The Pennsylvania commission reviewing state services that could be handled better by the private sector will now consider state liquor sales.
That doesn’t mean, however, the liquor privatization proposal will move any faster this year.
The bill to close the more than 600 state liquor stores and sell about 1,200 private liquor licenses has the support of the House Majority Leader Mike Turzai and Gov. Tom Corbett.
But, even proponents say the proposal’s prospects for passing this year are dim.
Matthew Brouillette, with the conservative Commonwealth Foundation, says he’s not optimistic it can pass both legislative chambers this month.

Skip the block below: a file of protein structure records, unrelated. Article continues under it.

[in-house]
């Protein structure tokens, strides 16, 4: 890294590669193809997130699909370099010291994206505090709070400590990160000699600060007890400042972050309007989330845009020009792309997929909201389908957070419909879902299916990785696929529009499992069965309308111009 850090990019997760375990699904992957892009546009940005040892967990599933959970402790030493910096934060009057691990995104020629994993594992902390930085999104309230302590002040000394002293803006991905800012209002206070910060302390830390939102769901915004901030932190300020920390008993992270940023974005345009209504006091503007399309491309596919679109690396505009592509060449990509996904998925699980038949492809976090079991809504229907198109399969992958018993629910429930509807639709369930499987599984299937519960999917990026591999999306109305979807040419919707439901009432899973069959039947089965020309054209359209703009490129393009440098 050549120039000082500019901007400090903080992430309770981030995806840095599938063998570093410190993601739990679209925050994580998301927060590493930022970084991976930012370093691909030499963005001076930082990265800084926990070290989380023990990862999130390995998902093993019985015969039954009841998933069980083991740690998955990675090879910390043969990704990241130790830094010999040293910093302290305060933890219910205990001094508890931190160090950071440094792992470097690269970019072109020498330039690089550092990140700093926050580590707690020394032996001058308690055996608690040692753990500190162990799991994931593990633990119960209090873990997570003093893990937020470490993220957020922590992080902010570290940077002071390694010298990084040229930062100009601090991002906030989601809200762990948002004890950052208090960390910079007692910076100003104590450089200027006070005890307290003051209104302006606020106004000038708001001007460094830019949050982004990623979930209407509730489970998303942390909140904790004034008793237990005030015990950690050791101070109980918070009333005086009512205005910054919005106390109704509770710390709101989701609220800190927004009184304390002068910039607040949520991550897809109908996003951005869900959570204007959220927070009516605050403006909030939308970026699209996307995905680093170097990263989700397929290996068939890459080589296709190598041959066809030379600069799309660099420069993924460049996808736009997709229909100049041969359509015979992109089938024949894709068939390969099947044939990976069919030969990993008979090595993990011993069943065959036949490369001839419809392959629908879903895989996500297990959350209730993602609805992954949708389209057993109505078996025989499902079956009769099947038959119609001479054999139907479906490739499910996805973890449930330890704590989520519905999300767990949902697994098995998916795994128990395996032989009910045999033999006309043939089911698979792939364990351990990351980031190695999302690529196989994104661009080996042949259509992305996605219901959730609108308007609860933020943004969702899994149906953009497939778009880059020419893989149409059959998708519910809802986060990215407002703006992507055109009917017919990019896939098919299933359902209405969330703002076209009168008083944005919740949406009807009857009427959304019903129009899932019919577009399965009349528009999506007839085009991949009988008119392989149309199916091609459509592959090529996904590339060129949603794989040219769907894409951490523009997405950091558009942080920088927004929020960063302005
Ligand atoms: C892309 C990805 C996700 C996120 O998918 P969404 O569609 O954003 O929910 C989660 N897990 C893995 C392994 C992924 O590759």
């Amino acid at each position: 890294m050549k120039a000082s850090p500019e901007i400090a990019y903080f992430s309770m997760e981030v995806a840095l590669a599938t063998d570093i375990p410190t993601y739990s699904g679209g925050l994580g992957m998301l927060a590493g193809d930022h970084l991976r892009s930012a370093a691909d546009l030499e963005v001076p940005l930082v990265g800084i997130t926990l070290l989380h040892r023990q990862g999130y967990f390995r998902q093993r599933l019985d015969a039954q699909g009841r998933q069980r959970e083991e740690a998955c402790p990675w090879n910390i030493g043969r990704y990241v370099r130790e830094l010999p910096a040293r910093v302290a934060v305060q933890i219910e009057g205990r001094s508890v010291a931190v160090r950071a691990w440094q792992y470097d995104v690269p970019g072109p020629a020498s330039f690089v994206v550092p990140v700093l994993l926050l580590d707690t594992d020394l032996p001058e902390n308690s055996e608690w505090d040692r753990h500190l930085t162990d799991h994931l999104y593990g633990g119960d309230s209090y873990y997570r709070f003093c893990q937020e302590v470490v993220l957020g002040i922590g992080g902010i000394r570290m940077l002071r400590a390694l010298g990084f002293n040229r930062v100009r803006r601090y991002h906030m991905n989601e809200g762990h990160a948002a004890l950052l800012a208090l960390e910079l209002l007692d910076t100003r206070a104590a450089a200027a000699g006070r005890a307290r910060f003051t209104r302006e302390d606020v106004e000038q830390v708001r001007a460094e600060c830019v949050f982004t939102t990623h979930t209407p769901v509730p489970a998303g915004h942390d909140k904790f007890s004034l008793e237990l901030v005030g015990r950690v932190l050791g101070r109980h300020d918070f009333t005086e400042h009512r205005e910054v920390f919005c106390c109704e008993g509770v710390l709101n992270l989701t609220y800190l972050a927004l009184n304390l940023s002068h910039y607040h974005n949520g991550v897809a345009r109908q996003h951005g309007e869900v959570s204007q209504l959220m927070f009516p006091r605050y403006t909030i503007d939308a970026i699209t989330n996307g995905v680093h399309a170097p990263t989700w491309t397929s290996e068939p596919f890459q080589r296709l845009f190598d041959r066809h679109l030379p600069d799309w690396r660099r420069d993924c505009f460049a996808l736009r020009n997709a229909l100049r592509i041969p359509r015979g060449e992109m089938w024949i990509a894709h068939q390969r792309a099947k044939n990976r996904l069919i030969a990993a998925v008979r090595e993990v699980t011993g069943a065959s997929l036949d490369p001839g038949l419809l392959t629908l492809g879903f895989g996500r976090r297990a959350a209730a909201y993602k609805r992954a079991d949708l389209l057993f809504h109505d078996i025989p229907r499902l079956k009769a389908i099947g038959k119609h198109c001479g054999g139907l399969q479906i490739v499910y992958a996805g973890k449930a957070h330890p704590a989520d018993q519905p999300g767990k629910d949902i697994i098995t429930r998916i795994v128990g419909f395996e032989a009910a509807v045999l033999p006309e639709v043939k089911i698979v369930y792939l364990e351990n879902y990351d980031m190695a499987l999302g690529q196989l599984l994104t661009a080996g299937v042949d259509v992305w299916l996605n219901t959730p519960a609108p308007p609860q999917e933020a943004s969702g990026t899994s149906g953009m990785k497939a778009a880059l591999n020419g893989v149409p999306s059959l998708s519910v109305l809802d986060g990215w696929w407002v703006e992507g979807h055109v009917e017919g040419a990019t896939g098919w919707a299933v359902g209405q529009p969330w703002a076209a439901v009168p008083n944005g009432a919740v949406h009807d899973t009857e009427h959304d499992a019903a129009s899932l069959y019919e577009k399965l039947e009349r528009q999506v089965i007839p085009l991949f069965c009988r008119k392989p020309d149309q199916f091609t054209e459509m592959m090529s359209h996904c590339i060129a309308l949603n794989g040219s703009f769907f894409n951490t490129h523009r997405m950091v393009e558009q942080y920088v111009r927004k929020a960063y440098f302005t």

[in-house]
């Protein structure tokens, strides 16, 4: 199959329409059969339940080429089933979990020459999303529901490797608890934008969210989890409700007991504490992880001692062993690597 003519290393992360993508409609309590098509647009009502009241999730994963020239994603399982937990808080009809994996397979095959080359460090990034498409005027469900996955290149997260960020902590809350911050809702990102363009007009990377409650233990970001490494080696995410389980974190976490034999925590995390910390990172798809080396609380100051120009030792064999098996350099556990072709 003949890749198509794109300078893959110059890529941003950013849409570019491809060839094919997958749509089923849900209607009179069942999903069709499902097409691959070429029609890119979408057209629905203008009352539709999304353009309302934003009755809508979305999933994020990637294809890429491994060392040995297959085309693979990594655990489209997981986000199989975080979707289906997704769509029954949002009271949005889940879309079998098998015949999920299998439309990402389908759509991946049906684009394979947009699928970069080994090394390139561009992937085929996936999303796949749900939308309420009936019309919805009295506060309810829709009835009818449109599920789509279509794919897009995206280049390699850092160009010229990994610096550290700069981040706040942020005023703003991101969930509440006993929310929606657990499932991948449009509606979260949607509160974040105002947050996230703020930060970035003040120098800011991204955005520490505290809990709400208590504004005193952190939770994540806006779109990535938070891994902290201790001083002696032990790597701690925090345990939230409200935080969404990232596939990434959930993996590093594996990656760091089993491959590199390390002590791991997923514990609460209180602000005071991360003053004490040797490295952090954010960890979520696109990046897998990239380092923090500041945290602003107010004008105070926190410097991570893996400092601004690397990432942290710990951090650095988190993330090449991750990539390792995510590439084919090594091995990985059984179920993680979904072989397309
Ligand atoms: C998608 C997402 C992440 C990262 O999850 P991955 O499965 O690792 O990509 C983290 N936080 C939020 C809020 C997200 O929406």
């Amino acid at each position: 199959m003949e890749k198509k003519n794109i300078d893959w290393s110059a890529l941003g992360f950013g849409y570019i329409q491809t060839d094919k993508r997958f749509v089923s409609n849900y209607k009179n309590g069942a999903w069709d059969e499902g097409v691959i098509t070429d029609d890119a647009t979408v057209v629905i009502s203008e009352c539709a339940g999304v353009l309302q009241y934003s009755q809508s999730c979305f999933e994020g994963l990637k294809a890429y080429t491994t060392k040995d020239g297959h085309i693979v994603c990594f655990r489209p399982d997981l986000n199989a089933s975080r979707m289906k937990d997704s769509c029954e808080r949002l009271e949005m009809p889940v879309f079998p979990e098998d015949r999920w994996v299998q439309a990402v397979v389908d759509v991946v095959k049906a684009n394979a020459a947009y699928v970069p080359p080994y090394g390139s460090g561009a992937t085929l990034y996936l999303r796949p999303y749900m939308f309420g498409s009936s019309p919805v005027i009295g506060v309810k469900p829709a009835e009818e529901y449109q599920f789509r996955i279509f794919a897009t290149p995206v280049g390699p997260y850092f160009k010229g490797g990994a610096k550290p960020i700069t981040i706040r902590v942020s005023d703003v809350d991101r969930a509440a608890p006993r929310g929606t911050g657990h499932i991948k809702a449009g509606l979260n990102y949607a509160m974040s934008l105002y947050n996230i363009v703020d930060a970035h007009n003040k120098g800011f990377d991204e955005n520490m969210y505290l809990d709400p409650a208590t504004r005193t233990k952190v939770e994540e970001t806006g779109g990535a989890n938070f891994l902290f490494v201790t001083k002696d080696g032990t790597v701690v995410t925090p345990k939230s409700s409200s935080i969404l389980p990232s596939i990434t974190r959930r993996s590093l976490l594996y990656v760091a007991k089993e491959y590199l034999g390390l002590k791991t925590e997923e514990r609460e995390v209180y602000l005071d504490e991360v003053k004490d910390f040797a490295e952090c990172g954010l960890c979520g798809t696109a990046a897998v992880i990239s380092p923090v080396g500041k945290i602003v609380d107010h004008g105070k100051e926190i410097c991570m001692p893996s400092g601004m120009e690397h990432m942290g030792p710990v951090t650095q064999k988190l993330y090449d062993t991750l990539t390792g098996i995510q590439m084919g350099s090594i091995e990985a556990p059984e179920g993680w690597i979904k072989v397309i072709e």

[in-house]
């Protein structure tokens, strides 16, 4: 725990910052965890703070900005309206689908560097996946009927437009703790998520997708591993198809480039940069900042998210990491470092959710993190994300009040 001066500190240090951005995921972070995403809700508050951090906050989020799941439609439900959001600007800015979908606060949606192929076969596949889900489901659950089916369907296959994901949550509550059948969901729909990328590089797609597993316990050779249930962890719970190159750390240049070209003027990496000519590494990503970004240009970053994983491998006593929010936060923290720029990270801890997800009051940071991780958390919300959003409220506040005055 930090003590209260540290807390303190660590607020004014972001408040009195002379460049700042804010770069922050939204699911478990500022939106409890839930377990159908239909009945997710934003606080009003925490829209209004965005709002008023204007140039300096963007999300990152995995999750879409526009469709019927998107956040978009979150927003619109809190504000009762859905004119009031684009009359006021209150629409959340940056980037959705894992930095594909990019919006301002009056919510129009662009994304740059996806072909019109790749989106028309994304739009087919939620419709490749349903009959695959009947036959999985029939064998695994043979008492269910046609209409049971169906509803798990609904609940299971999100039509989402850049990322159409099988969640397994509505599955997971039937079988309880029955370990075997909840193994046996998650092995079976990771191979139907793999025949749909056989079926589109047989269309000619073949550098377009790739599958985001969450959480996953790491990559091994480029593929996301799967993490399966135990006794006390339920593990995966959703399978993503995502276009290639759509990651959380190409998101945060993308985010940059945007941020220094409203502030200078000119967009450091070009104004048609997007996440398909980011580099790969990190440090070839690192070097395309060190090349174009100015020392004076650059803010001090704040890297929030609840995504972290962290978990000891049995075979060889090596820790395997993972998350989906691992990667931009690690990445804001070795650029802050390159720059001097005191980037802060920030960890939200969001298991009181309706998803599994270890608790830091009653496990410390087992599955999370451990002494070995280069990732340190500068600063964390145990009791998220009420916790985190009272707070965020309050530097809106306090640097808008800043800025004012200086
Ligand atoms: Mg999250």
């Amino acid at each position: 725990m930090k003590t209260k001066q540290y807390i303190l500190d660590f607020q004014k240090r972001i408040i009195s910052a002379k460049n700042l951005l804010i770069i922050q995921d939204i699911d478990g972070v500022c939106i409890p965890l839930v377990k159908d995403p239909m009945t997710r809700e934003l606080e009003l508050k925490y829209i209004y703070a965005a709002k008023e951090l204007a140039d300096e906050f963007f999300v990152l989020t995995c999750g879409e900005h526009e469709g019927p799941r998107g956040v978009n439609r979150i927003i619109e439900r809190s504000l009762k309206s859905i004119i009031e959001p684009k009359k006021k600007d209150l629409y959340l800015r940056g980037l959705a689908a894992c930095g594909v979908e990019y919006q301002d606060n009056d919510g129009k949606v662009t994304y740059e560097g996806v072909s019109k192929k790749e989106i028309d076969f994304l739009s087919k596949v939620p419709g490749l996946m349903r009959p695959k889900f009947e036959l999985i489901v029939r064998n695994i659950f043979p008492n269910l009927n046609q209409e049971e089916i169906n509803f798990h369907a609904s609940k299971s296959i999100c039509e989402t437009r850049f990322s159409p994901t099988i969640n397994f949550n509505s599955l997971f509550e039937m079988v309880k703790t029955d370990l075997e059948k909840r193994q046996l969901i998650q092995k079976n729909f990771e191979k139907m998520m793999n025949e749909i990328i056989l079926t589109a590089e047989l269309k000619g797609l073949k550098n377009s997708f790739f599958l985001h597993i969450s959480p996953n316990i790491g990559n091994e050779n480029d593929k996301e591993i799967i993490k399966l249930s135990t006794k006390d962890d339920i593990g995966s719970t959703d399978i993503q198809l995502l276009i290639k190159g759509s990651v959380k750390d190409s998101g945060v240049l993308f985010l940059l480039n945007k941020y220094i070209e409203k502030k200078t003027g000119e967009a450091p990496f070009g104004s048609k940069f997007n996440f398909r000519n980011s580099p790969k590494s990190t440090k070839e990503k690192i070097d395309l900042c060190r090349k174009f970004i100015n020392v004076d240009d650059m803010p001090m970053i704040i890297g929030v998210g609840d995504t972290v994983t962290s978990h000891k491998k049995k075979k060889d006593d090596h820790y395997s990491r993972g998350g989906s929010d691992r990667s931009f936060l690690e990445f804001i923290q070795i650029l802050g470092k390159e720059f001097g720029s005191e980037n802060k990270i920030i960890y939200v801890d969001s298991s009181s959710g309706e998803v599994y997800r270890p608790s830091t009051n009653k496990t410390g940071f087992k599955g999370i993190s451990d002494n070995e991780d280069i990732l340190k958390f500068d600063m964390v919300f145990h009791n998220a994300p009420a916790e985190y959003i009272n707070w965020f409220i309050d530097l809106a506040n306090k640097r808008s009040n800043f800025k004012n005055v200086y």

“As we know, Marcellus Shale and education reform are probably going to consume all of the oxygen as well as redistricting for the remaining days,” he said.
Panel member Jonathan Newman, a former chairman of the Liquor Control Board, says putting the liquor privatization before the commission doesn’t mean there’s a lack of confidence in the ability of lawmakers to pass it.
“I believe that the governor’s team would like some input from the members simply to assist the legislature in the process of privatization respecting the leadership of Majority Leader Turzai,” Newman said.